“We’re not reinventing any wheel. We’re actually looking at fair trade standards and we’re ‘cannabinizing’ them so that we can have similar standards within our industry,” Preece-Sackett said.

ECA’s mission is to either create the standards for labor and business ethics on its own, or to link with other organizations for a unified voice. Those groups include the Organic Cannabis Association and the Resource Innovation Institute, a nonprofit that promotes energy and water conservation among MJ cultivators.

Linking the three organizations for such an effort could create a national approach, she said.

Preece-Sackett expects the ECA could have a “cannabinized” set of standards to market within the next three months.

“Once consumers catch up to that idea with cannabis, they’re going to be asking for those ethically grown products,” she added.

 

Read entire article by Bart Schaneman at Marijuana Business Daily

 

DEA Approves Synthetic Cannabis Medication by Anti-Cannabis Pharmaceutical Giant

Posted Leave a commentPosted in Medical Marijuana

CannabisThe Drug Enforcement Administration has approved Syndros, a cannabis-based medication developed by pharmaceutical company Insys Therapeutics, for Schedule II status under the Controlled Substances Act, according to a Chicago Tribune report.

Syndros is an oral remedy that uses THC to treat nausea and vomiting, two of the most common symptoms caused by chemotherapy. The drug was pre-approved by the FDA last summer as a treatment for nausea, vomiting, and weightloss in cancer and AIDS patients.

If that name Insys sounds familiar, it’s probably because this is the pharma group that donated $500,000 last September to help defeat Arizona’s cannabis legalization campaign; and now the company has received DEA approval for its own cannabis-based drug. During the campaign, the company said it opposed the legalization measure because, “it [would fail] to protect the safety of Arizona’s citizens, and particularly its children.” Now, non-medical cannabis users in Arizona must still face felony charges for possessing even small amounts of the plant.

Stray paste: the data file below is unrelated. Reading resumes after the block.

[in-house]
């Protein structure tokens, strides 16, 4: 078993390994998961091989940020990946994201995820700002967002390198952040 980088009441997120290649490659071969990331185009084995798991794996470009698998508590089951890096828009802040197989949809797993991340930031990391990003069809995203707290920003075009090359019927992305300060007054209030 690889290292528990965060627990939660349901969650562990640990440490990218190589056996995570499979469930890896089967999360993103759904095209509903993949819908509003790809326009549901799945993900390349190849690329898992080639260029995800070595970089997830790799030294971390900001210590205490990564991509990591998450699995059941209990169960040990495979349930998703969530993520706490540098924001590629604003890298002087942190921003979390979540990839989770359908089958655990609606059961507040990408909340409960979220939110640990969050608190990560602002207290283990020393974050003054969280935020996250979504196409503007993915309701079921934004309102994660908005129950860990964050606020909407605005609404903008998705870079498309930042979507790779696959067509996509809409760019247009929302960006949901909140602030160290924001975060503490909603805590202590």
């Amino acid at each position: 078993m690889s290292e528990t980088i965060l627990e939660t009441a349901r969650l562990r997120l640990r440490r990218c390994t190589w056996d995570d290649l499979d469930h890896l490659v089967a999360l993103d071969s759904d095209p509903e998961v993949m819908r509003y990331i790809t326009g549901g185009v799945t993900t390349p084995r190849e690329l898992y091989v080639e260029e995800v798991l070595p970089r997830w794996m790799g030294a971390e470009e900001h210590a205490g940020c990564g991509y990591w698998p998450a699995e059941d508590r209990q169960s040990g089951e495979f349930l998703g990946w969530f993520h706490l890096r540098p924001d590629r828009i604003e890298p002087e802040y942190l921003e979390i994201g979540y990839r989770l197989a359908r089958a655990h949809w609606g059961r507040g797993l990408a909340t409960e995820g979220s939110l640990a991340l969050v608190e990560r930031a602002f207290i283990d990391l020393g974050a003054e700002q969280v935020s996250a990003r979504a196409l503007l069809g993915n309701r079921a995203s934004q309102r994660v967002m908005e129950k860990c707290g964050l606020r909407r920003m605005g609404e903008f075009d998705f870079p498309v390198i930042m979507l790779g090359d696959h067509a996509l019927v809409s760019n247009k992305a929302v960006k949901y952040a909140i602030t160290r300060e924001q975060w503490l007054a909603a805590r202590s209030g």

However, if safety were truly Insys’ biggest concern, they might rethink their aggressive marketing strategies for Subsys — a medication containing fentanyl, a dangerously powerful and addictive opiate that can be 50-100 times more powerful than Morphine.

“It appears they are trying to kill a non-pharmaceutical market for marijuana in order to line their own pockets,” a spokesperson for Arizona’s legalization campaign said last year.

It’s clear that in a world where anyone and everyone would be allowed to cultivate their own medicine, giant pharma companies such as Insys would inevitably lose revenue. However, according to Kevin Gallagher of Craft Concentrates and the Cannabis Business Alliance, Big Pharma interests may ultimately be surprised by the zeal and persistence of cannabis patients and advocates.

“This is a completely unique substance that is so readily available, and it’s so easy to take advantage of its healing nature, … it’ll be very interesting to see how that plays out,” Gallagher said in an interview with Westword.

“These pharmaceutical companies still think they’re going to win the battle in creating essentially fake cannabis and having to even compete with the real cannabis industry, but they’re not looking at the effects of certain terpenes or certain cannabinoids,” Gallagher said.

More and more Americans succumb to prescription opiate overdoses each year, while there remain zero recorded deaths contributed to the over-consumption of cannabis.

Original article from Ganjapreneur  March 27, 2017 written by Graham Abbott